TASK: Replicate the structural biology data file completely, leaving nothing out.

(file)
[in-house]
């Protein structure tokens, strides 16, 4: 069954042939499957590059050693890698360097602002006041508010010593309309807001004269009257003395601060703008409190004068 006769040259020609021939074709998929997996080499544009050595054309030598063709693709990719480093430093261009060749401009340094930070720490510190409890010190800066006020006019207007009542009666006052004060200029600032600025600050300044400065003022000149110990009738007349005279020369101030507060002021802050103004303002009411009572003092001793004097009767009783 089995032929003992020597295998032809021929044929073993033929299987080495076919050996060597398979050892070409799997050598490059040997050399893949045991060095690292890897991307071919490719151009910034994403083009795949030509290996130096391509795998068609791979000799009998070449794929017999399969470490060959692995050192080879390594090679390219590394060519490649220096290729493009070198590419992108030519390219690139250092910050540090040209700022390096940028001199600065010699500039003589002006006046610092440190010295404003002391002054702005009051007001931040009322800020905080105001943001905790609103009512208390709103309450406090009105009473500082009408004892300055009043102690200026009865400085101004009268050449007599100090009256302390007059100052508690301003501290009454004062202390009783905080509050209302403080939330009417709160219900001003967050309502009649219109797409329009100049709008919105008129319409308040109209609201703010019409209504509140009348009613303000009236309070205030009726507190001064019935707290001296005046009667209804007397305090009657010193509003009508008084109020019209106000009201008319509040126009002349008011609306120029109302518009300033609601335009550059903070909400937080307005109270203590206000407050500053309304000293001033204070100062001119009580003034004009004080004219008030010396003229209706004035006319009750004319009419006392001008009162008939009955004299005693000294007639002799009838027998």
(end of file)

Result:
[in-house]
């Protein structure tokens, strides 16, 4: 069954042939499957590059050693890698360097602002006041508010010593309309807001004269009257003395601060703008409190004068 006769040259020609021939074709998929997996080499544009050595054309030598063709693709990719480093430093261009060749401009340094930070720490510190409890010190800066006020006019207007009542009666006052004060200029600032600025600050300044400065003022000149110990009738007349005279020369101030507060002021802050103004303002009411009572003092001793004097009767009783 089995032929003992020597295998032809021929044929073993033929299987080495076919050996060597398979050892070409799997050598490059040997050399893949045991060095690292890897991307071919490719151009910034994403083009795949030509290996130096391509795998068609791979000799009998070449794929017999399969470490060959692995050192080879390594090679390219590394060519490649220096290729493009070198590419992108030519390219690139250092910050540090040209700022390096940028001199600065010699500039003589002006006046610092440190010295404003002391002054702005009051007001931040009322800020905080105001943001905790609103009512208390709103309450406090009105009473500082009408004892300055009043102690200026009865400085101004009268050449007599100090009256302390007059100052508690301003501290009454004062202390009783905080509050209302403080939330009417709160219900001003967050309502009649219109797409329009100049709008919105008129319409308040109209609201703010019409209504509140009348009613303000009236309070205030009726507190001064019935707290001296005046009667209804007397305090009657010193509003009508008084109020019209106000009201008319509040126009002349008011609306120029109302518009300033609601335009550059903070909400937080307005109270203590206000407050500053309304000293001033204070100062001119009580003034004009004080004219008030010396003229209706004035006319009750004319009419006392001008009162008939009955004299005693000294007639002799009838027998």